Boat Noise And Coral Reef Fish
Coral reefs are home to a variety of fish species. Past studies have shown that coral reef fish use the natural sounds of reefs (such as sounds from the activities of the inhabitants and the waves) to guide where they will rest for their larval settlement stage. If noise from passing boats disrupts these natural reef sounds, then it may also disrupt the settlement patterns of the fish. The authors of this study, which is published in the Marine Ecology Progress Series, investigate this idea through an experiment involving the coral reef species Apogon doryssa (longspine cardinalfish).
In this experiment, the researchers placed individual Apogon doryssa larvae in large chambers within a lagoon. For the first five minutes, each larva could swim freely in the chamber. Then, for one minute, a speaker at one end of the chamber played one of five sound clips: 1) Reef, 2) Reef+Boat, 3) White noise, 4) Ocean noise, or 5) Ocean+Boat. Finally, the chamber was divided into three parts (near the speaker, in the middle, and far from the speaker). The researchers noted the location of each larva at this time.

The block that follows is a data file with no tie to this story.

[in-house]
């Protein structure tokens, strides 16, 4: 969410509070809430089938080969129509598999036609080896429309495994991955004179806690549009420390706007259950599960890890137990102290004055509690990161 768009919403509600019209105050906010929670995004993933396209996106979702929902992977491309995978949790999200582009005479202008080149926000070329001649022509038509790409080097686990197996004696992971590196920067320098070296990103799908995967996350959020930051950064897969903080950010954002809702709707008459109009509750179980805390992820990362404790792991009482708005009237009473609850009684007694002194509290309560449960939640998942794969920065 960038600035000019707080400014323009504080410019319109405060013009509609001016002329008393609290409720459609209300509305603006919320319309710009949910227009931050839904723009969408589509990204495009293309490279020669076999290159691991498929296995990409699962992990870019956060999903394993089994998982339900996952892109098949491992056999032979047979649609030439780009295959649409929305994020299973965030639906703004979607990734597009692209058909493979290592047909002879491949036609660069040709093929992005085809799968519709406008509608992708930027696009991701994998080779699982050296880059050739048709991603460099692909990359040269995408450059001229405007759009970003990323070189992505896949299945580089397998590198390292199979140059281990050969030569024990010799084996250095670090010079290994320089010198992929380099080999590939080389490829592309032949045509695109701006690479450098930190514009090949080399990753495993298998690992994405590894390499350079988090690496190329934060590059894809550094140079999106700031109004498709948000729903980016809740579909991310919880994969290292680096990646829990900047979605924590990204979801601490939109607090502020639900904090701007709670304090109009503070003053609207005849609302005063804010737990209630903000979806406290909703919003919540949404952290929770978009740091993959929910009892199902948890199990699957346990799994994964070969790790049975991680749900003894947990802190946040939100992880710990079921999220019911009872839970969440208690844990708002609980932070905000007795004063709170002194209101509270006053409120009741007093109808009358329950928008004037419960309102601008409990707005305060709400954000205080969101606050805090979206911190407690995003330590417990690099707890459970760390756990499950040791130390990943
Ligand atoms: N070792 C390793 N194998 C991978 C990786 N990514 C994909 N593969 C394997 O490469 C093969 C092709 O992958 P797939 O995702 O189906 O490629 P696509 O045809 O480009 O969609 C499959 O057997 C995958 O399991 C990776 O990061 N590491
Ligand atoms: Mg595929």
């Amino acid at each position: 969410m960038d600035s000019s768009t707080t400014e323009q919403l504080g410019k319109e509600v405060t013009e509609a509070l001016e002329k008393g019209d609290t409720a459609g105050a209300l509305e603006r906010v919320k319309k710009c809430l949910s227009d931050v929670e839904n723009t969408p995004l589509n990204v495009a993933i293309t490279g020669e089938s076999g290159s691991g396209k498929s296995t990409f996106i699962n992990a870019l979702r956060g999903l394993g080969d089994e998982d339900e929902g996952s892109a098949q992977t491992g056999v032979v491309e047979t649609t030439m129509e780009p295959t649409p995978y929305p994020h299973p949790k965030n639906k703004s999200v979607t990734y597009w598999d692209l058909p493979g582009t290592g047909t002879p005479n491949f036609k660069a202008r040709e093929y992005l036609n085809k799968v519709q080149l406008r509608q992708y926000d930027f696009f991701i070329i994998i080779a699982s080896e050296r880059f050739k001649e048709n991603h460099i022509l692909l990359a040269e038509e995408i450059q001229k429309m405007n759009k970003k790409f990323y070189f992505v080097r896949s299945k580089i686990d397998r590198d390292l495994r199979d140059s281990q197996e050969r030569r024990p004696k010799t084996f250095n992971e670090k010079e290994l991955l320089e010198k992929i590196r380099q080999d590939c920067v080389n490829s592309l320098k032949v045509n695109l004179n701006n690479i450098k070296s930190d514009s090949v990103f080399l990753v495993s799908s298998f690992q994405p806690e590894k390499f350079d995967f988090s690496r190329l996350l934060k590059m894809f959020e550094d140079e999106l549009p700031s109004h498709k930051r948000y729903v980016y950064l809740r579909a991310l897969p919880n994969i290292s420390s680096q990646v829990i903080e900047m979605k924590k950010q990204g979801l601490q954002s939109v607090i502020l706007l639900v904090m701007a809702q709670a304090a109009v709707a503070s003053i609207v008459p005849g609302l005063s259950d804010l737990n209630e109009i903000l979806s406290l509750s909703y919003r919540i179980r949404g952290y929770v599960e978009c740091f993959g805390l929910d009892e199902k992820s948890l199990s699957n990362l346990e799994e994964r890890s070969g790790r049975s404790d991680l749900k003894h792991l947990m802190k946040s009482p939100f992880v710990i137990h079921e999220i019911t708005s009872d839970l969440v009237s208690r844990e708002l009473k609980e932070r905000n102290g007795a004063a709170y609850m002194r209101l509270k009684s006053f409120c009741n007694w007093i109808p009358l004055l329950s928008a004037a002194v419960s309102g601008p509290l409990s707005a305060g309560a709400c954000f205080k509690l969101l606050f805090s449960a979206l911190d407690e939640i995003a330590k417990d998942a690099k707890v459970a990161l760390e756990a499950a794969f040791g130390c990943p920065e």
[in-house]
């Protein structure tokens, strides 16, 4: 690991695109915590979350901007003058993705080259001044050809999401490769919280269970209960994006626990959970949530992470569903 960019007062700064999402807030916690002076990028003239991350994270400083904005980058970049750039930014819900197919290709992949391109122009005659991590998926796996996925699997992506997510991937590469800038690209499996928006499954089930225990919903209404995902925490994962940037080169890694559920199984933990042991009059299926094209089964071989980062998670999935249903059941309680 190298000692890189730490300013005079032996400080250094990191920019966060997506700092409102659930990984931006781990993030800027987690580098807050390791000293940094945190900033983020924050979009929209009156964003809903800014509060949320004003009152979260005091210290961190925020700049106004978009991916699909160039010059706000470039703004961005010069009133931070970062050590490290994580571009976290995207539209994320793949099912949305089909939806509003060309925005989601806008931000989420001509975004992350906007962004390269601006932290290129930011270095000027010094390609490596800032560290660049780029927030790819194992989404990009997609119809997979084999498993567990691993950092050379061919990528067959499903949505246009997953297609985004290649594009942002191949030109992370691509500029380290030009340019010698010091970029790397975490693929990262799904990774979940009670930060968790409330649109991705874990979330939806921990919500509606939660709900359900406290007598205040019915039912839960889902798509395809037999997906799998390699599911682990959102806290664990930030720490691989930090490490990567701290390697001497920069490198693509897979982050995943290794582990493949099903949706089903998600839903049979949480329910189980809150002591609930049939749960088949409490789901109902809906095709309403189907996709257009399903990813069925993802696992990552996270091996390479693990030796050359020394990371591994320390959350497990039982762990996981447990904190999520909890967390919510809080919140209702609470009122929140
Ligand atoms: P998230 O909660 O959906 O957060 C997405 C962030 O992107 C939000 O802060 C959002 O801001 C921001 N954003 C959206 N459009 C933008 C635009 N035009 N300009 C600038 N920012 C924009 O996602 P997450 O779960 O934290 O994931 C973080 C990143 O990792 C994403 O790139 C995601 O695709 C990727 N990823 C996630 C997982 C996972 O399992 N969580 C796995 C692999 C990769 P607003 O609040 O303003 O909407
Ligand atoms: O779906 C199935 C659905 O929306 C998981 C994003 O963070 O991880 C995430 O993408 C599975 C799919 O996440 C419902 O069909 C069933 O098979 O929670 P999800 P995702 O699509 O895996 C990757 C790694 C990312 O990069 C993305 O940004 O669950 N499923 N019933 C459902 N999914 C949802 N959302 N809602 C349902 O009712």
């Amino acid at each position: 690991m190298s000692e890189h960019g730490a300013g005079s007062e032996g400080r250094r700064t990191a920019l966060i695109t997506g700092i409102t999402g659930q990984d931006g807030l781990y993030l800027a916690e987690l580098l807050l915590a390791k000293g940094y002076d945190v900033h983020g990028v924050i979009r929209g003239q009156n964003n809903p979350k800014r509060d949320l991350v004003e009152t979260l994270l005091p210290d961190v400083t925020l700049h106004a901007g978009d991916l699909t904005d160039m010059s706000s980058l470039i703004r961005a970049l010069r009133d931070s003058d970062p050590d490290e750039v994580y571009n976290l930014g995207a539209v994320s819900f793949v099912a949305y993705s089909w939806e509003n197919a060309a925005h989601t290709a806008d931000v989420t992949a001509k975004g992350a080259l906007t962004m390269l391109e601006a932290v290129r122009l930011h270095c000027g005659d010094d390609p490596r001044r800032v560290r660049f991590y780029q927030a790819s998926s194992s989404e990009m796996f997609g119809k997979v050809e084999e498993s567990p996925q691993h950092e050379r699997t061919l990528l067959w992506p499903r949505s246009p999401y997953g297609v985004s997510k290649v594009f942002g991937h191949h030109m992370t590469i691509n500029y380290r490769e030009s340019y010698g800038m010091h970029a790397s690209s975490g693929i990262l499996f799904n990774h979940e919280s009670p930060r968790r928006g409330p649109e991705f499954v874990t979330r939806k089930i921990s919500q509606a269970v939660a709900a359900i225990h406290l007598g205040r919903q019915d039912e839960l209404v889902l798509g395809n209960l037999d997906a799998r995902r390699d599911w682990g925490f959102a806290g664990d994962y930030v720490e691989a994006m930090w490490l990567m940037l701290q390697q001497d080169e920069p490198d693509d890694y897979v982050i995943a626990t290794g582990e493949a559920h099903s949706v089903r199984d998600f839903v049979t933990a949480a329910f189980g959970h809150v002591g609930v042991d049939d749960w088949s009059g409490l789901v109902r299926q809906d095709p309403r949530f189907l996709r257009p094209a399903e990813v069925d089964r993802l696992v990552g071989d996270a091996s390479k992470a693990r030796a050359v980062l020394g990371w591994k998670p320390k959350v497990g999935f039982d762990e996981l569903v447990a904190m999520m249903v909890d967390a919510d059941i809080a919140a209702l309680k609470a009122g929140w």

The results of the experiment were as follows: “69% of fish swam towards Reef playback compared with only 56% during Reef+Boat playback, while 44% of fish larvae moved away from Reef+Boat playback compared to only 8% during Reef playback. Significant directional responses were not observed during White noise, Ocean noise or Ocean+Boat noise playback.”
The results indicate that fish tend to steer toward natural reef sounds. But, when reef sounds are mixed with boat sounds, significant proportions of fish move both toward and away from this sound combination. This variety of response may be due to individual differences between the fish or even due to random scattering because of fear.
The authors use these results to suggest that boat noise does indeed disrupt the settlement process of coral reef fish. They propose that this disruption could threaten the survival of the fish as “larvae may spend a longer time swimming in the plankton, resulting in increased energetic costs and predation risk.” As a result, the authors suggest that fisheries and fish conservationists should take the effects of boat noise into consideration in their work.[Contributed by Mona Zahir]